GREAT EXPERIENCE: Rockhampton's rally car driver Clay Weston has ticked another entry off his racing bucket list.
GREAT EXPERIENCE: Rockhampton's rally car driver Clay Weston has ticked another entry off his racing bucket list. Allan Reinikka ROK291116arally1

Rocky driver rates recent rally as his 'numero uno'

RALLYING: Twelve months ago, Rockhampton's Clay Weston was watching the high-speed adventure of the World Rally Championship on television from the comfort of his lounge chair.

Two weeks ago, he was in the thick of the action, winding his way through the tight and twisting, fast and flowing roads around Coffs Harbour in the driver's seat of his trusty little Ford Fiesta R200.

Weston and co-driver Brendon Wrigley were competing in the final round of the Australian Rally Championship, which was run in conjunction with the final round of the WRC.

The combined events attracted a field of more than 60 drivers, including some of the leading international competitors.

After three days of racing in what Weston described as a "torturous event”, the local duo found themselves on the podium, having placed second outright in the two wheel drive category.

They also finished 13th overall in the ARC field.

Asked to rate the event in his racing career and Weston has no hesitation.

"Numero uno!” he exclaimed. "That's the number one driving experience of my life. It was just fantastic.

"I had no idea what position we had finished in. I deliberately chose not to look at the results; I didn't want to psyche myself out, I just wanted to drive my own race.

"I was there to compete and finish and it was a real surprise when I got called up to the podium.

"I was super surprised and it was just unbelievable to get up there. We sprayed the champagne and did everything you do when you win something.”

Weston and Wrigley have been competing together for three years and it's proven a winning combination.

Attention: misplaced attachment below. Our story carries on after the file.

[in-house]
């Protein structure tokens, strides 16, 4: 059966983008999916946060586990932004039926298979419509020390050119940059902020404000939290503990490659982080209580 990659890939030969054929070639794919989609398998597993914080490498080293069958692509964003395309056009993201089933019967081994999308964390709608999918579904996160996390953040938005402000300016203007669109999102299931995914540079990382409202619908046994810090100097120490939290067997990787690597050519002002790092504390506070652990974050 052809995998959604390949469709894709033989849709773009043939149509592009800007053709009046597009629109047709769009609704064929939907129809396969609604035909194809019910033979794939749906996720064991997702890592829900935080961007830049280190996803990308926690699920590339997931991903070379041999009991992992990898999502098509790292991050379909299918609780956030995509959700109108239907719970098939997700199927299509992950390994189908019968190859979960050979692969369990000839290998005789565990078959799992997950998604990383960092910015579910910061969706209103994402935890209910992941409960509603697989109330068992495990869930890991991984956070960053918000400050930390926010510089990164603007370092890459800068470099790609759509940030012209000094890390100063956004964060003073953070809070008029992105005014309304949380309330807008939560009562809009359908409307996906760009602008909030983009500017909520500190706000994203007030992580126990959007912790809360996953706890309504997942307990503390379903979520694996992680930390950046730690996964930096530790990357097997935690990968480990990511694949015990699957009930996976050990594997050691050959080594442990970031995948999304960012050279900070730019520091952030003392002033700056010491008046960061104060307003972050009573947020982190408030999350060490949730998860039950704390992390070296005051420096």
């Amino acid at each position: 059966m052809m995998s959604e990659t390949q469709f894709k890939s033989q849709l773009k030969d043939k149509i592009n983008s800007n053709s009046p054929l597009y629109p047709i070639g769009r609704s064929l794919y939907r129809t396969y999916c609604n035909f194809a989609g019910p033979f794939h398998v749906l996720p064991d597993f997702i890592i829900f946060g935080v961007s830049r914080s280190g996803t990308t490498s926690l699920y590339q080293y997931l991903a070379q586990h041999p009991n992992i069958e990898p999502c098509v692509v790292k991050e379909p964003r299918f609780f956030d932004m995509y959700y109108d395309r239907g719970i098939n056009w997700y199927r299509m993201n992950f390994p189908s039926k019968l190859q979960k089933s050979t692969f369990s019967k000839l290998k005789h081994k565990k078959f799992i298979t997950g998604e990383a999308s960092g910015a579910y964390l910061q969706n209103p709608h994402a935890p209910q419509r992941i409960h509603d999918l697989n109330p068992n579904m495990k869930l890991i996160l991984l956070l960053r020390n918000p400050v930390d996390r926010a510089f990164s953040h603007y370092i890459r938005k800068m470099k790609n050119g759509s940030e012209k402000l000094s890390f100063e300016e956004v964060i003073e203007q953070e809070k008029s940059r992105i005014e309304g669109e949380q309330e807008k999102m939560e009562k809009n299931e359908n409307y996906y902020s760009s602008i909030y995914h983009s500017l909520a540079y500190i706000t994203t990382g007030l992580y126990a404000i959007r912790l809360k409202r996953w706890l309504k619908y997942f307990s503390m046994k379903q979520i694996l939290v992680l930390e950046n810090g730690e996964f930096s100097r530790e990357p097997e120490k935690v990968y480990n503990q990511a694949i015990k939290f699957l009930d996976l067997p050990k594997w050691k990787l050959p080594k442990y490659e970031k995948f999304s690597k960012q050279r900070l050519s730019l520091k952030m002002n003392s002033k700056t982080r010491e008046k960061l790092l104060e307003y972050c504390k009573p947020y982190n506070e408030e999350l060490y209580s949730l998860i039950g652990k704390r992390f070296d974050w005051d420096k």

As well as their celebrated second at Coffs, they also lay claim to two Queensland 2WD championships.

Much of their success can be attributed to Weston's measured approach to driving.

"The main thing in rallying is that if you crash you don't get anything,” the 52-year-old said.

"It's not bin it or win it, for me it's all about finishing. In fact, in the whole time I've been racing, I haven't once scratched the car.”

Weston said that competing in the WRC had long been on his bucket list and the motivation to tick it off came when he was watching the event last year.

"I remember sitting at home kicking myself that I wasn't doing it last year. This time I decided to bite the bullet and just do it,” he said.

"We got the team together and look at the results. We're all feeling a great sense of achievement.”

Weston was quick to pay tribute to those who made the dream a reality including his sponsors Wayne Menzies from Menzies Auto, Michael Wyatt of Fuchs Lubricants, Alan Barnes of Barnes Drilling and Captain Nemo's and the crew of John Stewart, Craig Jervis, Chris Seaman, Marco Jansen, Brian Brosnan and Canberra couple Peter and Dianne Taylor.

He now has his sights set on a new goal - to compete in the Targa Tasmania in 2018.

That will mean adapting to bitumen rather than the dirt roads with which he is now so familiar.

"It's all about the challenge for me. Racing in cars is all about challenging yourself to get it right every time. That's what I want to continue to do,” he said.



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